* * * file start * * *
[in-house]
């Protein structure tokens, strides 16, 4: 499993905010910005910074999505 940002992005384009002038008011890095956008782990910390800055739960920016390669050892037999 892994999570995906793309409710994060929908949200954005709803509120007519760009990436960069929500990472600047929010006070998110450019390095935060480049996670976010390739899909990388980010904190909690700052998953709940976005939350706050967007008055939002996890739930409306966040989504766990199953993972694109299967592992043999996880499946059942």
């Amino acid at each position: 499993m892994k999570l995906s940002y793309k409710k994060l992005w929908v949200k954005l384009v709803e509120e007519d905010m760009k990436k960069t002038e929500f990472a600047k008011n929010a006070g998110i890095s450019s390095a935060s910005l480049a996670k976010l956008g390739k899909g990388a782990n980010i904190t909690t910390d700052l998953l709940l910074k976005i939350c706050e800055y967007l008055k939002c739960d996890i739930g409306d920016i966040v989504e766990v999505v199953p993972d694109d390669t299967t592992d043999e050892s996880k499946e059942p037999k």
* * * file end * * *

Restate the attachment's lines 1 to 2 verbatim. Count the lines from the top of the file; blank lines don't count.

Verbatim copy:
[in-house]
């Protein structure tokens, strides 16, 4: 499993905010910005910074999505 940002992005384009002038008011890095956008782990910390800055739960920016390669050892037999 892994999570995906793309409710994060929908949200954005709803509120007519760009990436960069929500990472600047929010006070998110450019390095935060480049996670976010390739899909990388980010904190909690700052998953709940976005939350706050967007008055939002996890739930409306966040989504766990199953993972694109299967592992043999996880499946059942």